(If you didn't read the previous post, or the article, the other important thing to mention is that there are many, many, many more glial cells in the brain than there are neurons.)

Friday, September 18, 2009

The Other 90 Percent....

So, as the subtitle suggests, the reason for this blog is my desire to write about some of the neuroscience myths and misinformation that's out there and, hopefully, provide better information in an easy to understand manner. Of course, if I stick to just neuroscience, I will probably run out of material after 5 or 6 posts, so I will likely blog about other misrepresentations in the field of biology and science in general, and, if people actually start reading this thing, I will let their comments and feedback propel us on to other topics of interest.

Anyway, getting back to the subtitle: "The other 90 percent".... This has to be my favorite myth about the brain, and the main inspiration for the blog. You've probably heard it somewhere, maybe even in school (friends of mine say they were taught it as recently as 2 years ago in MEDICAL SCHOOL!) The myth is this: Humans only use ten percent of their brains.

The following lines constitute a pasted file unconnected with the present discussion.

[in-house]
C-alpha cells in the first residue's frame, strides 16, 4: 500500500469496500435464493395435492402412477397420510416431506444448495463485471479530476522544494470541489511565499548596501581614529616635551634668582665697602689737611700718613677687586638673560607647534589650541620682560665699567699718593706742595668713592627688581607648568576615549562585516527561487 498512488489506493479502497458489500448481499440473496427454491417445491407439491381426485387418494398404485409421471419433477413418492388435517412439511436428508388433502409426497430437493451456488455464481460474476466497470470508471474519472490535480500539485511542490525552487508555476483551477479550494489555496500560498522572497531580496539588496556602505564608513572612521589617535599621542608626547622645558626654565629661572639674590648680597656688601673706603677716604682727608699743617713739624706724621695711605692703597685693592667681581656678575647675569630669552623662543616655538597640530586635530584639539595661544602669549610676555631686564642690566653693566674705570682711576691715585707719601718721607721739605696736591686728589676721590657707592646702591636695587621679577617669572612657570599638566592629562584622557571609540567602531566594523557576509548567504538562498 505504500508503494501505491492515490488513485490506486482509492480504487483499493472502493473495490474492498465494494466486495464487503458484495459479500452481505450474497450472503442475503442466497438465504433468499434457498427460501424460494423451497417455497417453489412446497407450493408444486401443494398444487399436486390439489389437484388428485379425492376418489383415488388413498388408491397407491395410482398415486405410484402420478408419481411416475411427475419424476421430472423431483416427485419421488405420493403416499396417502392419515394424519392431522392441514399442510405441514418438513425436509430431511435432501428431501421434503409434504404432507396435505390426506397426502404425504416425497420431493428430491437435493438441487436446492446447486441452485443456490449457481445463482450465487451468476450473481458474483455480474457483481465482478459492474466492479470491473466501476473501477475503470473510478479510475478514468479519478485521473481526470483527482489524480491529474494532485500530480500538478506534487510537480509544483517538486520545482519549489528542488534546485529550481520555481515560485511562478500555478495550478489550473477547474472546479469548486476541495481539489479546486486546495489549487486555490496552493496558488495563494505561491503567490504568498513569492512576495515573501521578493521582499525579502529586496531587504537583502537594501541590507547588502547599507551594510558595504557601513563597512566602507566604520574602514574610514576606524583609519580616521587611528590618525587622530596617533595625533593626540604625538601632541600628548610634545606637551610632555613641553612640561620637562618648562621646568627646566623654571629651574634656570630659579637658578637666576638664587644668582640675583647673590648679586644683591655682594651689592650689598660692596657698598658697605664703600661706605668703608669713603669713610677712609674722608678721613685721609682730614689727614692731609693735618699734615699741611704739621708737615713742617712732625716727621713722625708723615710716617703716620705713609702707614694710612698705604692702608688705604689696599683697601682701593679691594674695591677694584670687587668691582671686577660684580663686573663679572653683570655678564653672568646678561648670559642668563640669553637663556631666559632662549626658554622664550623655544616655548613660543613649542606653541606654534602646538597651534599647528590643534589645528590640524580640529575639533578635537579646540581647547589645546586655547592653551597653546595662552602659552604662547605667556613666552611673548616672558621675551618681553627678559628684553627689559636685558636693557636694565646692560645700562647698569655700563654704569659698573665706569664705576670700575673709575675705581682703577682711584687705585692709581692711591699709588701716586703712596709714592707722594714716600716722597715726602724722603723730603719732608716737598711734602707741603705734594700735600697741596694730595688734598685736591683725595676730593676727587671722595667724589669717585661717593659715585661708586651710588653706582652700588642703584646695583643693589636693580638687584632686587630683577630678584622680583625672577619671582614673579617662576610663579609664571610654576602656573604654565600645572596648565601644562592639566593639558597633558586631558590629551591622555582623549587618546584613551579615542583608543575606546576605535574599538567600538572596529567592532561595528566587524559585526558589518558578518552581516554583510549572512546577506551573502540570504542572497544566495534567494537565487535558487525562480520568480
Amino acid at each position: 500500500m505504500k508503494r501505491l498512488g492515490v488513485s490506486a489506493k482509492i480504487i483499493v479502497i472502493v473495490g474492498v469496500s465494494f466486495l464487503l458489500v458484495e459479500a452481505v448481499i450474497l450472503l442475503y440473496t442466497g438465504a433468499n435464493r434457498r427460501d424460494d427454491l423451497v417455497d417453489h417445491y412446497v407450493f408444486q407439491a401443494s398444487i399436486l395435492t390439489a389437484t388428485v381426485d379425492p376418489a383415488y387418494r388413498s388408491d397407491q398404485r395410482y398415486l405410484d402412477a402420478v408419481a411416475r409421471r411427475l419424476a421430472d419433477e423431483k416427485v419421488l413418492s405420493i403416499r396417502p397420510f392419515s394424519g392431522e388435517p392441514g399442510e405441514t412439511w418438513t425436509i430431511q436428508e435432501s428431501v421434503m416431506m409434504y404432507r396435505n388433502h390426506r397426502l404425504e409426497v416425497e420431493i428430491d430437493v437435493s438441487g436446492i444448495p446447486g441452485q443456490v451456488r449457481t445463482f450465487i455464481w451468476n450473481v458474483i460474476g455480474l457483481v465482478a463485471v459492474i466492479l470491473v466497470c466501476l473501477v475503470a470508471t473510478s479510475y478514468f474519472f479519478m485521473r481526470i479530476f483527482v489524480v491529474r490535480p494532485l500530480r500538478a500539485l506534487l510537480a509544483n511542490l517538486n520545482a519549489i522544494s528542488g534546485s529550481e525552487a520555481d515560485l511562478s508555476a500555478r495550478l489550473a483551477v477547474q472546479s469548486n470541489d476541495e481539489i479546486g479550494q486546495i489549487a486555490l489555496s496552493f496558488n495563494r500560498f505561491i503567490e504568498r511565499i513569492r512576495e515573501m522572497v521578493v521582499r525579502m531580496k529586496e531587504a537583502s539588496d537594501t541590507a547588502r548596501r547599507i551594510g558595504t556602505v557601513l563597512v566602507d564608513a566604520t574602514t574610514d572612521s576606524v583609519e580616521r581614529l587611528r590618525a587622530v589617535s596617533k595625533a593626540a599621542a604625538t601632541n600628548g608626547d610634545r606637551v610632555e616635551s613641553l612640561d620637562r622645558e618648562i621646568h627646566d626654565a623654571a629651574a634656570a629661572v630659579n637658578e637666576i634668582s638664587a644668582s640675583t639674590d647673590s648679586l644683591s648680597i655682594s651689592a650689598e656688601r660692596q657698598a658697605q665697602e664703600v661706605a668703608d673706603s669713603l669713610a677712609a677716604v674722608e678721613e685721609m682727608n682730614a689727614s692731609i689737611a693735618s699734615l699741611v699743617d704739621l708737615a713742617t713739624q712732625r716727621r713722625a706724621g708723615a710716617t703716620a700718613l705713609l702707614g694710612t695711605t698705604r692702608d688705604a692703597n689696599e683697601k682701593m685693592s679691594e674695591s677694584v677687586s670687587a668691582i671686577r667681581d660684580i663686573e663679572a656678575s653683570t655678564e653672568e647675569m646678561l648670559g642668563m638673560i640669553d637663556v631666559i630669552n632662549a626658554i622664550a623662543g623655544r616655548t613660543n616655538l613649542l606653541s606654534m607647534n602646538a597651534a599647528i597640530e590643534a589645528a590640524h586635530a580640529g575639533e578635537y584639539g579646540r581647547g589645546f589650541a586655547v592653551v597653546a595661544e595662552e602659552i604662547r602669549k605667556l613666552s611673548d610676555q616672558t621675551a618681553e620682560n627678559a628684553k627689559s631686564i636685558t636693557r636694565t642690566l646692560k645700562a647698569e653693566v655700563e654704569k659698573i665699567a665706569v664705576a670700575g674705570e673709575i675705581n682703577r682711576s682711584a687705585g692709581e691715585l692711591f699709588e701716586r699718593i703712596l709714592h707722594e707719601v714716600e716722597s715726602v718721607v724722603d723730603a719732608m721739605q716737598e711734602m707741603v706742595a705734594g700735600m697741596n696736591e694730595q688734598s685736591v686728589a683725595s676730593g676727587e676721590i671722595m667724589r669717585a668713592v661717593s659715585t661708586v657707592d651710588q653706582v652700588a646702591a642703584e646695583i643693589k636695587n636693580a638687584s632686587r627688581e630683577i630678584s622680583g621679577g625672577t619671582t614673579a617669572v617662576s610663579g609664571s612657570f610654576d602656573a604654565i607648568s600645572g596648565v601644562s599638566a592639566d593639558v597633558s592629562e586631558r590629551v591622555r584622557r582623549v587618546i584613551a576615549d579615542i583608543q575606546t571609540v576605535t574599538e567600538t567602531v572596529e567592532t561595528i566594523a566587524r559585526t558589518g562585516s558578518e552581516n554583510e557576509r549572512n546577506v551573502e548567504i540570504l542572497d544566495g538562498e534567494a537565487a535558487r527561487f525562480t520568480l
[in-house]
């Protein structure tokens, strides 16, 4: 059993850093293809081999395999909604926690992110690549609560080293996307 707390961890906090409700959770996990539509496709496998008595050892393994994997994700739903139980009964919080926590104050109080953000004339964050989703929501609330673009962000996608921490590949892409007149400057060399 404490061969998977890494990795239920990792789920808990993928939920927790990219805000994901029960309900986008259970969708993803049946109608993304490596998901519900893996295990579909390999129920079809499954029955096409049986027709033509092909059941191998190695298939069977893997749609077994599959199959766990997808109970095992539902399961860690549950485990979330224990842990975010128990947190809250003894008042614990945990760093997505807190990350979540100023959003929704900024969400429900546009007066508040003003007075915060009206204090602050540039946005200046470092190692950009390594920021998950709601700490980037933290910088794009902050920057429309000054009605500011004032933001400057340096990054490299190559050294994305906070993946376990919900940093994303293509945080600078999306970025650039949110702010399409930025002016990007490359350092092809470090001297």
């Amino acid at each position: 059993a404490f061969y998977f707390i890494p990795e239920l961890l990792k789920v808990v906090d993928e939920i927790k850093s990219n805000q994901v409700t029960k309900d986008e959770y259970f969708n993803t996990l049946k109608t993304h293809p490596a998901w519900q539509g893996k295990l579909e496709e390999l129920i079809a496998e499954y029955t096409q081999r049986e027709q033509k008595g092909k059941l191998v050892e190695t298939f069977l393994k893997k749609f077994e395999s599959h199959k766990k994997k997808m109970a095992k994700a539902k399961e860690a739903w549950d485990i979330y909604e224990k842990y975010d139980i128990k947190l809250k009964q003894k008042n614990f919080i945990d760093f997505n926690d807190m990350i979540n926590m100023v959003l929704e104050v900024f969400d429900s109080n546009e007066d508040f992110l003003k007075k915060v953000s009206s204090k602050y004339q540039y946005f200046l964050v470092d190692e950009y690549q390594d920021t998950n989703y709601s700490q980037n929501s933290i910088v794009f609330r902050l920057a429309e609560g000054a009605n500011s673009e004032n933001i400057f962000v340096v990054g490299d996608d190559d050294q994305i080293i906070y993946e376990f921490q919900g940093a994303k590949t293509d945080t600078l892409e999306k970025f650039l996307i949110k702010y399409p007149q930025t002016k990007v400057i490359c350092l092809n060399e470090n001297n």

Now, I realize that this seems very believable on the surface, as we all know someone, or several people, who are definitely not firing on all cylinders... And of course there are plenty of moments in our own lives where we forget what we were saying or thinking right in the middle of a sentence... or we are constantly forget little things (like what you had for lunch 12 days ago, or those ever elusive car keys...)
Conversely, we all know someone, or several people, who seem to be soooo smart that they obviously must have some huge advantage over the rest of us mere mortals... perhaps they are using 15 or even 20 percent of their brains! And what about the hope that if we could somehow tap into that other 90% perhaps we could become psychic, or we'd all be running around with abilities like Sylar or Peter in an episode of "Heroes".
But the truth is, everyone uses 100 percent of their brain; maybe not 100 percent of the time, but its all there, ready and rearing to go, and through the course of a day, trust me, you've used it all.

So, how did this idea get started? Well, no one really knows. I think the neuroscience for kids website has a pretty good set of guesses: